The history of Liberia over the past fifty years is little different from that of the preceding one hundred. With its economy totally under the control of US capital, it has been ruled by a series of oligarchies of one kind or another. Oligarchies which have been only too willing to comply with schemes initiated by the US during the Cold War period and of course, to maintain a system conducive to the continued exploitation of the country’s resources by US corporations.
Dictators, first William V.S. Tubman and then William R. Tolbert, Jr. of the True Whig Party (both of whom had been backed by the US) suppressed all political opposition. But under Tolbert in the 1970s, the country moved to strengthen ties with the Soviet Union. In 1980, the army (backed by the CIA) engineered a coup d’etat that brought Master Sergeant Samuel Doe to power. With Tolbert executed, Doe suspended the constitution and consolidated his power.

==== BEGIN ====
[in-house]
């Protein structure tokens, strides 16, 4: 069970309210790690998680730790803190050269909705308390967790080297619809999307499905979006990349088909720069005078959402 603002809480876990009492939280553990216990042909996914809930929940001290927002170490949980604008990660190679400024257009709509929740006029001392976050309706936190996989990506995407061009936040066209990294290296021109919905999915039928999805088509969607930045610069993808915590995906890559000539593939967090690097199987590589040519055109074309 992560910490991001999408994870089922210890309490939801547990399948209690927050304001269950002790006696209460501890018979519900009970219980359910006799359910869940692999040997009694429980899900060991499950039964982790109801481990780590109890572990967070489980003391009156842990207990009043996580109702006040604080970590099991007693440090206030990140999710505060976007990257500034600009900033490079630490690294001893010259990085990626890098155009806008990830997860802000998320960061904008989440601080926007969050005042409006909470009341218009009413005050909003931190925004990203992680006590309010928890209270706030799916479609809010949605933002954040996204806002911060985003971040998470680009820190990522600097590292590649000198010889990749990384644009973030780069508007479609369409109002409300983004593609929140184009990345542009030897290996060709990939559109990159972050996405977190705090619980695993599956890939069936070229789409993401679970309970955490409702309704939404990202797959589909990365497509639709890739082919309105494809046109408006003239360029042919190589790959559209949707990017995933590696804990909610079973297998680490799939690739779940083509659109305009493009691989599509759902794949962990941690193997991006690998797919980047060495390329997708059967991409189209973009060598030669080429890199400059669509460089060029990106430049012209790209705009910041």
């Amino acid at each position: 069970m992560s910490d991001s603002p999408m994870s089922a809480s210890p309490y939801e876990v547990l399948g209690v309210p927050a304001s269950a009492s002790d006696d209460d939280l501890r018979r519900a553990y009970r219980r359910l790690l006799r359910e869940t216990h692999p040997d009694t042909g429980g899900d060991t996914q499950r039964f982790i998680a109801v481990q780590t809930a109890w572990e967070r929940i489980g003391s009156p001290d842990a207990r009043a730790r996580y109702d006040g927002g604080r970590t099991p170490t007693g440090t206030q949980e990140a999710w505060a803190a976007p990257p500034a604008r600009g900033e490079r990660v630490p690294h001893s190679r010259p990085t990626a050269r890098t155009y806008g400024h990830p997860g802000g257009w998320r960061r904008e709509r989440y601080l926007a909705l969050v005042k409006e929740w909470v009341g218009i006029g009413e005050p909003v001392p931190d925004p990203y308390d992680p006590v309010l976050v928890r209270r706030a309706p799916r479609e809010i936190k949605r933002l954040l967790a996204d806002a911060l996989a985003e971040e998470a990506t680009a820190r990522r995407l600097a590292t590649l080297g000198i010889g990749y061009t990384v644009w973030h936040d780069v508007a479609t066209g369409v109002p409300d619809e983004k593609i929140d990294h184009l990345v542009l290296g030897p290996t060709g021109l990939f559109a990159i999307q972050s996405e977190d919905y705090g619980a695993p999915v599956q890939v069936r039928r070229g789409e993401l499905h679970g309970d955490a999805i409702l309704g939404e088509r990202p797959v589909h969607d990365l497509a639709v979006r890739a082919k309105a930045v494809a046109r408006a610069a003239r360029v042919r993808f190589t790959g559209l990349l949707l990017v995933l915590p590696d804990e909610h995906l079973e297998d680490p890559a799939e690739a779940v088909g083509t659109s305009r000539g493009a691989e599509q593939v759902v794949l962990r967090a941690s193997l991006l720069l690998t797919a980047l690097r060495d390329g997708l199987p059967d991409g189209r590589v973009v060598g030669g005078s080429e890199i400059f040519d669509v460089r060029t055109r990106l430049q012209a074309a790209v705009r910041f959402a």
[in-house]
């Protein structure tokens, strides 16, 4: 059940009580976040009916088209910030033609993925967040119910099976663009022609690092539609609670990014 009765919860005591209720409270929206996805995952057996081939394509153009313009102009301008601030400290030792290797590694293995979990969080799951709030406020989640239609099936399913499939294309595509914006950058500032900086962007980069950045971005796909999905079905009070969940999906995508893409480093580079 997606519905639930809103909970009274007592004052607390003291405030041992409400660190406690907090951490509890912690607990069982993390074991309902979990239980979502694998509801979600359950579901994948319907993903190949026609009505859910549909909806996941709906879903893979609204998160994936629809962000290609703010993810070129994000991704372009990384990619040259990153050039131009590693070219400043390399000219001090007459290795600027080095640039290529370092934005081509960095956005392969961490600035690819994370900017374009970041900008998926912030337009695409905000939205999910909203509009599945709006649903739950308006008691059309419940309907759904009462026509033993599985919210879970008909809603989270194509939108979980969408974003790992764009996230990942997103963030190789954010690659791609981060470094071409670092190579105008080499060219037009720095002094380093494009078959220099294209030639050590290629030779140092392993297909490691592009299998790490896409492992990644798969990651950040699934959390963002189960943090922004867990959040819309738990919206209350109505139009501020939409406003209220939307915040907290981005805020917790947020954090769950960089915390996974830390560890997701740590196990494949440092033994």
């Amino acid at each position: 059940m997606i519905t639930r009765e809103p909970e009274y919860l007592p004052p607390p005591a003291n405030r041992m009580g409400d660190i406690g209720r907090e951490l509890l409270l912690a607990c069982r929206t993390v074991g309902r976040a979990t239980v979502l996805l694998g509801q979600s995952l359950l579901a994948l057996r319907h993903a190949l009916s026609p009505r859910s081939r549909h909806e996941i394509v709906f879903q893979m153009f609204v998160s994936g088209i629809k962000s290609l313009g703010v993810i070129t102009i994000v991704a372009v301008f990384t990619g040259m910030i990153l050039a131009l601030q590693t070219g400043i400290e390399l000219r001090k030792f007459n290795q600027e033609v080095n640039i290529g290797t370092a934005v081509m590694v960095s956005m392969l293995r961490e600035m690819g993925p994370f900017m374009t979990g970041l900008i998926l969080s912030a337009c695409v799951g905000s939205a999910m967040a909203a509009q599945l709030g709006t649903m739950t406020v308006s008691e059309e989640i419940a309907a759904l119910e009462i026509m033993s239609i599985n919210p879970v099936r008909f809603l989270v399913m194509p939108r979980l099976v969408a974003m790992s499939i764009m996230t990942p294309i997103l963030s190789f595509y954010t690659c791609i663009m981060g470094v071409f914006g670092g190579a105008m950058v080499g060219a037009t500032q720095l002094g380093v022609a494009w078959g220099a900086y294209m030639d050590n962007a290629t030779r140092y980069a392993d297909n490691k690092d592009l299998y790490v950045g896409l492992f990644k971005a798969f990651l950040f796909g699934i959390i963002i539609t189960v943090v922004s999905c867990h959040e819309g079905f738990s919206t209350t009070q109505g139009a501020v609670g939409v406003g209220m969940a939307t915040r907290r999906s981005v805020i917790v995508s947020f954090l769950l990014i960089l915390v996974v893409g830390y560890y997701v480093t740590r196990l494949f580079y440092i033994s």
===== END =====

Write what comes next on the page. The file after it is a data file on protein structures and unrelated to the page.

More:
Doe, trained by the US Green Berets, not surprisingly, signed an agreement with the International Monetary Fund, on the condition of cuts in public spending and the privatisation of state owned companies. The result? Falling exports, increasing unemployment, the reduction of salaries in both public and private sectors, and spiraling foreign debt, drove the country to the verge of bankruptcy.
By 1987, virtually all Government financing came directly from the US, a fact not unrelated to the vast North American business interests in Liberia which included $450 million in direct investments, military bases, a regional Voice of America station, and a communications center for all US diplomatic missions in Africa which included CIA and NSA listening stations.
The Reagan years